Hurricane Track and Pattern Mixer: Bookmark this page for the latest path and computer model runs
Uncertainty abounds: But South Florida residents should prepare now for a possible Hurricane Charley scenario
Forecasts are uncertain beyond Tuesday.
As of midday Friday, the official NHC track takes the storm near Fort Myers Wednesday morning as a major hurricane. This trajectory is very similar to that traced by Category 4 Hurricane Charley in August 2004, a phrase that is sure to have everyone in Southwest and Central Florida on their toes.
That scenario, or one in which the north and northeast turn unfolds even faster and puts the Keys and South Florida in the crosshairs on Tuesday, is probably the most dangerous scenario on the table.
The combination of a short lead time, high population density and the likely continuation of favorable strengthening conditions through early Wednesday means that residents of the southern half of the Florida peninsula should begin to prepare now for a possible major hurricane.
Panhandle is far from clear at this point
TD 9 could also swing further west towards the Yucatan Channel before heading north and then north-northeast over the eastern Gulf. This scenario would increase eventual risk for the Panhandle, Big Bend and West Central Florida, and today’s patterns are moving back west after a large eastward jump yesterday.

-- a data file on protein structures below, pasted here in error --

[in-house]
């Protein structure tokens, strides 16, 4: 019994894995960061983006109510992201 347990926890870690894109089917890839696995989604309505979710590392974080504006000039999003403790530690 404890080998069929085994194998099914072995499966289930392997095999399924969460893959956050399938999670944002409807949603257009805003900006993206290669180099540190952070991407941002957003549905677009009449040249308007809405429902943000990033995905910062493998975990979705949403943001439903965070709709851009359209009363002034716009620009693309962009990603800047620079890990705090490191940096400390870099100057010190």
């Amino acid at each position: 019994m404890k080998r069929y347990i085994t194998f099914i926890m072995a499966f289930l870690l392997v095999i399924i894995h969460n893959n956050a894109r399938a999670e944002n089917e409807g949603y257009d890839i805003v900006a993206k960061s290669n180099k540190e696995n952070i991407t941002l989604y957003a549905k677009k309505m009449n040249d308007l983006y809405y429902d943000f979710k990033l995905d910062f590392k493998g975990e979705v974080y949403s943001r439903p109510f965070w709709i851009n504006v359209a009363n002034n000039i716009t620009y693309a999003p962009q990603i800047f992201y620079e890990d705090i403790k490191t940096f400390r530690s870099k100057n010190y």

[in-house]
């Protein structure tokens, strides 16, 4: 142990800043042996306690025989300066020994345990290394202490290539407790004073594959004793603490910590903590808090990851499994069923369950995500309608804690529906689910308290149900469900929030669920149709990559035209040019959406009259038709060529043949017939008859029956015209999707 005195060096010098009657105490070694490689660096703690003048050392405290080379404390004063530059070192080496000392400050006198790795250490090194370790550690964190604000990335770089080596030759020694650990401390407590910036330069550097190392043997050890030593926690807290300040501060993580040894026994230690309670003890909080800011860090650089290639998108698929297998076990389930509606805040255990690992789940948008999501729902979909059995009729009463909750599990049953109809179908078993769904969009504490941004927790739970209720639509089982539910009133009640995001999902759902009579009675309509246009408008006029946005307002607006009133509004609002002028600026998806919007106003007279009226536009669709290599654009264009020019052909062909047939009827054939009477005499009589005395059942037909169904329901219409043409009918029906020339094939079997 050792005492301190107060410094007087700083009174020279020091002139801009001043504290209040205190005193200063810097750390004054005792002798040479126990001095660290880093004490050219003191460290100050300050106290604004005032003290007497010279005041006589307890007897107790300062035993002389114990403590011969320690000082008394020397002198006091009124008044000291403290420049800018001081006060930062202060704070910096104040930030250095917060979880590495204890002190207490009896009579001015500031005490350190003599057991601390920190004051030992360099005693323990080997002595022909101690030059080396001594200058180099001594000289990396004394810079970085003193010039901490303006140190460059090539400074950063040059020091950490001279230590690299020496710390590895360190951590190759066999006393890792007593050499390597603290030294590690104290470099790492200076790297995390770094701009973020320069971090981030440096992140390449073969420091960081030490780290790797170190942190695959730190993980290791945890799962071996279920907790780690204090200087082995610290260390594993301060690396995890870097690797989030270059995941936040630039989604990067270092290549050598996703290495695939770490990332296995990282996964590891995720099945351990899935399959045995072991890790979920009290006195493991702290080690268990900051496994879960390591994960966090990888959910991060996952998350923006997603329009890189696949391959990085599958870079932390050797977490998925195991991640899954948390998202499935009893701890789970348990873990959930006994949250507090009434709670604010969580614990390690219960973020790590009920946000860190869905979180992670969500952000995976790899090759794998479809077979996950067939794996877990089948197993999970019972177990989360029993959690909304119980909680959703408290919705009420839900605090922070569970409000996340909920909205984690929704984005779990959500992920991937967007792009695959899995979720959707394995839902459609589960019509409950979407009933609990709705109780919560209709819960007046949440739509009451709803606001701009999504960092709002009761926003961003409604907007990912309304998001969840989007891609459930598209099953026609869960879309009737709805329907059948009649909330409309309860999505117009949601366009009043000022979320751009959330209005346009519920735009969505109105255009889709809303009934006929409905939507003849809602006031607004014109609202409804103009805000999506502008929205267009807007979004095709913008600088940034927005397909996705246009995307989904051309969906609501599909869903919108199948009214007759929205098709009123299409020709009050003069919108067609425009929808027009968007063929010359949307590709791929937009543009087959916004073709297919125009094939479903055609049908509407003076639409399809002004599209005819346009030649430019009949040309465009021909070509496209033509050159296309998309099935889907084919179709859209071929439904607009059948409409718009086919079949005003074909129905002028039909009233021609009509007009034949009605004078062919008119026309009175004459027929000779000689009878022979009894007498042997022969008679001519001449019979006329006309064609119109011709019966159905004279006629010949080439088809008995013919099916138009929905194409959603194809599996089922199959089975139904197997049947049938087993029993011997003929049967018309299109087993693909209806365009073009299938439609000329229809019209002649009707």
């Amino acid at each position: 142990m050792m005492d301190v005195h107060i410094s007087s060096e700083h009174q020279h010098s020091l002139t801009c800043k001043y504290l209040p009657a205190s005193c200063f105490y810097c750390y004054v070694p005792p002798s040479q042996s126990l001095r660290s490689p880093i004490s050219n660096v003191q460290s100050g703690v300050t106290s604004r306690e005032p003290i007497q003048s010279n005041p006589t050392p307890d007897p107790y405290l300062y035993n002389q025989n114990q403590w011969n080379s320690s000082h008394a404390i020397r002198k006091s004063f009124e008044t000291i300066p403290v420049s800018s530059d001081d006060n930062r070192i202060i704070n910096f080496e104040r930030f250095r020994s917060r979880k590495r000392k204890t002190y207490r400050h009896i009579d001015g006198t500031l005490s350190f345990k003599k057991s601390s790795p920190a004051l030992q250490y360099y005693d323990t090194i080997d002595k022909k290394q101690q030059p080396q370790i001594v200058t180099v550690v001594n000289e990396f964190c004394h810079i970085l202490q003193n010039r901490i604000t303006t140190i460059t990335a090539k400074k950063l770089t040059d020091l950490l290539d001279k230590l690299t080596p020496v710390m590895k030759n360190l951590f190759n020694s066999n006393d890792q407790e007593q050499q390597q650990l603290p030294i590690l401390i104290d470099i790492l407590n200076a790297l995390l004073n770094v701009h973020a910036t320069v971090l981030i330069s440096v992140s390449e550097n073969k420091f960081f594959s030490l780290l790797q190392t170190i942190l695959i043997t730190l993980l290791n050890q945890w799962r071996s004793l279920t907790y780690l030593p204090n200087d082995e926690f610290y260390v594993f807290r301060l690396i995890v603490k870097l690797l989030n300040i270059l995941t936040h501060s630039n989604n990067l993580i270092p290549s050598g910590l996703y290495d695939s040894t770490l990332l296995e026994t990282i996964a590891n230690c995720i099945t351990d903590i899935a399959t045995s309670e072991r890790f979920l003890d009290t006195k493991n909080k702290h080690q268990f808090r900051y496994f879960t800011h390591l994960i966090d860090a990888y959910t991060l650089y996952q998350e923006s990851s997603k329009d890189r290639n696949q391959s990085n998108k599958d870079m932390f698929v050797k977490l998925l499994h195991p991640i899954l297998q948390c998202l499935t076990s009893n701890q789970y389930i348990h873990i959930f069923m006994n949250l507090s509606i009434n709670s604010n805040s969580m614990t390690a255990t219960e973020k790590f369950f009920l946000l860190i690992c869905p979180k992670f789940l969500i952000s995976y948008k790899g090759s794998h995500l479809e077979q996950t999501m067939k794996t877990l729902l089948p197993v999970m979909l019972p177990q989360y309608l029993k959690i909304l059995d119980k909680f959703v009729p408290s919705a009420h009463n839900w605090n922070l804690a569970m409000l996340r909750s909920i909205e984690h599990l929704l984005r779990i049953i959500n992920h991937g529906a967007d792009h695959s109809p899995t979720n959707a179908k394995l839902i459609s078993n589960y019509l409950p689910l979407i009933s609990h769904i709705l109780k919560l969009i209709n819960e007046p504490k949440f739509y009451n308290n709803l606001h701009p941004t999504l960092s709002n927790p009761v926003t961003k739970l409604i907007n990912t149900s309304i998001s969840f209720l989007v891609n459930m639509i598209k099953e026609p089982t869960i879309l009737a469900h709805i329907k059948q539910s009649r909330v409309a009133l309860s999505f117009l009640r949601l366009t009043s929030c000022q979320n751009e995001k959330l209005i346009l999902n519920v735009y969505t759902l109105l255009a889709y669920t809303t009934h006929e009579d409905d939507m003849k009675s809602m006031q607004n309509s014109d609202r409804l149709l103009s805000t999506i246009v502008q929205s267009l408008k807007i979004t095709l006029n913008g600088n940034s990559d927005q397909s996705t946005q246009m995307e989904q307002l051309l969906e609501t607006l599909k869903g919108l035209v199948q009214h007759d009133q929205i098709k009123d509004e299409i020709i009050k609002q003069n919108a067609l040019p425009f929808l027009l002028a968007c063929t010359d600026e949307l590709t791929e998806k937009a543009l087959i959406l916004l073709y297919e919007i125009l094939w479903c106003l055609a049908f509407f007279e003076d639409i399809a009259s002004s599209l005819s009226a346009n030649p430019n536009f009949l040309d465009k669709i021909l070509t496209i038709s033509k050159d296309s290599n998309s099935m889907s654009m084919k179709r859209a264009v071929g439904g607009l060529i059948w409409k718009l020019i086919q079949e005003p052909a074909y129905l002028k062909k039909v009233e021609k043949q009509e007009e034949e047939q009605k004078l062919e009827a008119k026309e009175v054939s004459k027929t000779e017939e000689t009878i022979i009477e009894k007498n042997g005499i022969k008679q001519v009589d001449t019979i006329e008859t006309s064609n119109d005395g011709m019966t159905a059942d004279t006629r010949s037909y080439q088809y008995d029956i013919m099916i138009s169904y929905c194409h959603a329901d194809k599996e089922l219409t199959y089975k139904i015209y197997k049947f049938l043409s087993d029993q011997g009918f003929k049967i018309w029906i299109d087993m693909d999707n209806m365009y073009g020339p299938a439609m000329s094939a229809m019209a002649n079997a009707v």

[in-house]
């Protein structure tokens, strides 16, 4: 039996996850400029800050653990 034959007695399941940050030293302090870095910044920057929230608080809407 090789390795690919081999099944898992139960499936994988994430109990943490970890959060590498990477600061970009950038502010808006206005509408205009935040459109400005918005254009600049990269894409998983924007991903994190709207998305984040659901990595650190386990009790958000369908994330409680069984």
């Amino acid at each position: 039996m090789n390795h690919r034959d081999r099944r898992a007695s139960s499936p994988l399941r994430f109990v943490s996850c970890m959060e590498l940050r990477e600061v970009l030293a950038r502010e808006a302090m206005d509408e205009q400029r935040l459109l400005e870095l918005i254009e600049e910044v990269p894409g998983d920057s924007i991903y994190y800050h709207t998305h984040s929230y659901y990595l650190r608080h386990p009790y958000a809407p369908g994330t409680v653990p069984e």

While more time over the Gulf seems like bad business, it could be offset by increased shear and dry air intrusion into the storm beyond Wednesday.
A further complication is that the eastern US trough will begin to pull away midway through next week, causing the eastern gulf to weaken in direction currents in 5-6 days and a period of movement slower or erratic that could ensue.
INTERACTIVE TOUR: Follow the arc of ruins from Hurricane Michael that devastated our communities
Ultimately, if the TD 9 doesn’t sprint through South Florida or East Central Florida on Tuesday or Wednesday, which is very possible, what could happen after that is unclear.
It is not possible to project a touchdown point with this type of predicted track, as the narrow angle of approach between the storm’s motion and the orientation of the Florida Gulf Coast means that small track deviations can have huge implications.
During Hurricane Charley, a subtle change in course just before landfall brought the fierce core of the storm into the Fort Myers area, rather than Tampa Bay. Do not focus on a point of forecast: for now, no one is off the hook in Florida.
Preparing for storms is essential
There are a lot of new residents in Florida since the last serious hurricane threat, which I can tell because some of you are still using your turn signals.
At this point, know that this threat deserves active preparation. In South Florida, you should implement your hurricane plans, including preparing to evacuate if an order is issued by your local authorities.
In North Florida, prepare your hurricane plan and kit and continue to monitor the situation. Let’s hope Florida’s luck doesn’t turn up this week, but if it does, preparation is key.
Keep looking at the sky.
Dr. Ryan Truchelut is chief meteorologist at WeatherTiger, a Tallahassee start-up providing forensic weather services and expert witness consultation, as well as agricultural and hurricane forecast subscriptions. Contact us at firstname.lastname@example.org and visit weathertiger.com for an enhanced, real-time version of our seasonal outlook.
Never miss a story: Subscribe to the Tallahassee Democrat using the link at the top of the page.
This article originally appeared on Tallahassee Democrat: Florida hurricane forecast could be the state’s biggest threat in years